The panel participates in the question and answer session after each gave a presentation to the attendees of the “What You Need to Know about Transportation in Five Minutes or Less,” seminar. From left are Charlie Kilpatrick, commissioner VDOT; Nick Donohue, Virginia deputy transportation secretary; Doug Allen, CEO VRE; Aubrey L. Layne, Jr., Virginia secretary of transportation; Camelia Ravanbakht, interim executive director, Hampton Roads Transportation Planning; Renee Hamilton, NoVa District deputy administrator, VDOT; Hal Parrish, mayor, City of Manassas and Northern Virginia Transportation Authority board member; Richard Sarles, out-going CEO/general manager, WMATA, and Helen Cuervo, NoVa District administrator, VDOT.
Photo by Andrea Worker/The Connection
“What You Need to Know about Transportation in Five Minutes or Less” was the working title of this year’s Northern Virginia Transportation Alliance (NVTA) seminar and reception held on Sept. 30 at Capital One’s auditorium in McLean. With the often confusing alphabet soup of Virginia’s transportation-related agencies, organizations, alliances, boards, and commissions it was good that the NVTA meant five minutes per speaker. No one could make sense of the Commonwealth’s transportation current state of affairs, its history, or plans for the future in 300 seconds.
Thankfully, the NVTA gathered the key players from those various organizations and gave each five minutes to make a presentation in keeping with the theme of their 10th Annual Seminar – “Regional Priorities and Prioritization.” The speakers were all recognized authorities on the subject and stayed on point with materials and comments that were accessible to audience members less in-the-know on all of the details of each agency and the projects they impact, as well as the most subject-knowledgeable in the audience. Bob Chase, president of the NVTA, in his role as moderator, for the 10th time, made the introductions, kept the speakers within their time budgets, and directed the Q & A session following the presentations.
According to the NVTA members, the seminar title was carefully chosen. Chase made reference during his opening remarks to a document published earlier this year by the National Capital Region Transportation Planning Board titled “Regional Transportation Priorities Plan” that “listed no actual priority projects. I’m not sure how we get to solving problems if we have no priorities,” said Chase. “The good news is that efforts are underway in Virginia to address this deficiency.”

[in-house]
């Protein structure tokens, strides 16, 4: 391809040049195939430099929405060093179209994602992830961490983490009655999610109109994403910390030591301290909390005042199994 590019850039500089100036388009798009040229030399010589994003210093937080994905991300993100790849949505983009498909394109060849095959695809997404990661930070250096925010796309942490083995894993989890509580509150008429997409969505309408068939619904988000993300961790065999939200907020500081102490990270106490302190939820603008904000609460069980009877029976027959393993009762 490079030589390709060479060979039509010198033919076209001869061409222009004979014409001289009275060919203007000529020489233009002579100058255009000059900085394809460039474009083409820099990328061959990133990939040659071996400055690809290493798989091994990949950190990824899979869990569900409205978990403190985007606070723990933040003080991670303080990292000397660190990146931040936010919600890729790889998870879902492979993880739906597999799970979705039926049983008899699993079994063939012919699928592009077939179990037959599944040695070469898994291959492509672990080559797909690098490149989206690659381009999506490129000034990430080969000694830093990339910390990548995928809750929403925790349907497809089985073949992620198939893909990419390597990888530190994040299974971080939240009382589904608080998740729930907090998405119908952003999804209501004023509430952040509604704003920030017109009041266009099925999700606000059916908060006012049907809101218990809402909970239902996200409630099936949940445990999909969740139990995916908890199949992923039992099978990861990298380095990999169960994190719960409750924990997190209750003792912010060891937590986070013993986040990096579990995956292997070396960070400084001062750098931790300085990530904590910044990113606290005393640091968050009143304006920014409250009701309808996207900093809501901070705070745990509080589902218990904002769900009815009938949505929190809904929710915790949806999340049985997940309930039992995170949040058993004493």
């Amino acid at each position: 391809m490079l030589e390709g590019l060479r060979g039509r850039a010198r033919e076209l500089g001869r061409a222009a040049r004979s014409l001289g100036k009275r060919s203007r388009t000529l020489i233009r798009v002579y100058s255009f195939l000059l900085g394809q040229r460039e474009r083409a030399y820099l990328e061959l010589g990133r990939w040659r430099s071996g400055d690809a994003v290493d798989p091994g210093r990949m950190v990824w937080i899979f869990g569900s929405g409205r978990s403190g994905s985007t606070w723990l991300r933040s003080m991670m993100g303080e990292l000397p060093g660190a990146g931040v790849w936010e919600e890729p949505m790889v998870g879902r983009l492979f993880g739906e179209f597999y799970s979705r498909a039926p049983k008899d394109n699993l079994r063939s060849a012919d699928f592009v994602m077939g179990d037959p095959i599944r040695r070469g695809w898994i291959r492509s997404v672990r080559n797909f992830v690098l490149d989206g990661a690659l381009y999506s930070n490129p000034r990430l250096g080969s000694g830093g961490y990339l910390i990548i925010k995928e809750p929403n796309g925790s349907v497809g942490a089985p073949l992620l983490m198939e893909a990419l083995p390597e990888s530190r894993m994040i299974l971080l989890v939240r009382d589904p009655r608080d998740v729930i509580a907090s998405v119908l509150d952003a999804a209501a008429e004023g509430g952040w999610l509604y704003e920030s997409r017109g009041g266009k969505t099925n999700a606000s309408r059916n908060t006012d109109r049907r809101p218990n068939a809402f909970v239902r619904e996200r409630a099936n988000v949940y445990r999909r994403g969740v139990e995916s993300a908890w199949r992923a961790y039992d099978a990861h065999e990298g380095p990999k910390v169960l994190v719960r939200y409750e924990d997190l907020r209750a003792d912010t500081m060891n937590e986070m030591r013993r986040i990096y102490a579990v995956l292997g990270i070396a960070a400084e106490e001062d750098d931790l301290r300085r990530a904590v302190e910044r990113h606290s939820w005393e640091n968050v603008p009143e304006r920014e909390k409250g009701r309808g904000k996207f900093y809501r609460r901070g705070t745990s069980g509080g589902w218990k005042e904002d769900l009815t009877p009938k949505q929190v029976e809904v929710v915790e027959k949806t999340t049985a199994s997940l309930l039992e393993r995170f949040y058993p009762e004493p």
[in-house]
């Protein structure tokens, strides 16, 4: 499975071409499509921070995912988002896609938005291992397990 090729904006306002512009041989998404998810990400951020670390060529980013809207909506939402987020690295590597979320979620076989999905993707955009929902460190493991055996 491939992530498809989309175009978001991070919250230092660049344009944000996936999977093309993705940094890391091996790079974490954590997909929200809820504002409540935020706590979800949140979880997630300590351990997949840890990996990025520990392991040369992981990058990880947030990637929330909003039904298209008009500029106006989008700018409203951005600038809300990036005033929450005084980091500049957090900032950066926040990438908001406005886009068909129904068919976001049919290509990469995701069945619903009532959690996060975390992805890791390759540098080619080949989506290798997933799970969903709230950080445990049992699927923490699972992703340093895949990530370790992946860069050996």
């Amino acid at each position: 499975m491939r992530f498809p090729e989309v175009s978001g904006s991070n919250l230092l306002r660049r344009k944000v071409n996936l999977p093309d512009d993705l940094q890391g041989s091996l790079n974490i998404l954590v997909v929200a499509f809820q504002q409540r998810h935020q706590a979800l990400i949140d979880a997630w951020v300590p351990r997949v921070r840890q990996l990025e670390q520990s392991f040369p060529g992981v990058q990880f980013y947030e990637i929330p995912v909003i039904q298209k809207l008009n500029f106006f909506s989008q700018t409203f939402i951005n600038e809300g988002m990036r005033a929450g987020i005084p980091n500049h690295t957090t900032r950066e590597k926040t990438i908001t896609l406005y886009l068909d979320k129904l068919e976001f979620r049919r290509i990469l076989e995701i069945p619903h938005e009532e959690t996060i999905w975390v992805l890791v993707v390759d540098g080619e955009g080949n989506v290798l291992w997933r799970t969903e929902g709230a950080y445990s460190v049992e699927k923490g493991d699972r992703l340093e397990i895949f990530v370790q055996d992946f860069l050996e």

ANOTHER REASON why prioritization of projects is critical and was a key focus of the seminar is the passage of HB 2 by the Virginia Legislature earlier this year and HB 599 which addresses prioritization for projects funded through the Virginia Department of Transportation (VDOT). As a follow-up to the historic bi-partisan passage of HB 2313 in 2013, which provided significant state funds for transportation for the first time in 27 years, HB 2, “Provides for the development of a prioritization process for projects funded by the Commonwealth Transportation Board … that shall weigh factors such as congestion mitigation, economic development, accessibility, safety, and environmental quality.” With real money on the table with which to proceed, and a “wants and needs” list for each locale that far outweighs the funds currently or foreseeably available, some scoring method needs to be developed and implemented to ensure that the state gets the best “bang for the transportation buck” from every project chosen. As speaker Aubrey L. Layne, Jr., the Virginia secretary of transportation said, “Accountability was missing from the process.” By scoring each proposed project and benchmarking it to the requirements of HB 2, Layne noted that the selection process would be fairer and more transparent. According to Layne, even projects already underway and those that are exempt from HB 2 should still be examined and scored.
Nick Donohue, Virginia deputy transportation secretary, provided more detail on the HB 2 Process, praising the “remarkable, unanimous, bi-partisan vote” that led to the bill which took effect on July 1. “The process will be developed over the next 12 months by the Commonwealth Transportation Board,” said Donohue, and applied to “projects based on the (planning document) VTrans 2040 needs assessment toward the drafting of a six-year improvement program.” Donohue, as well as several other speakers, also reminded the audience that many of Northern Virginia’s transportation plans had to also take into account emergency evacuations from the District. “It’s just one more of the realities our region faces.”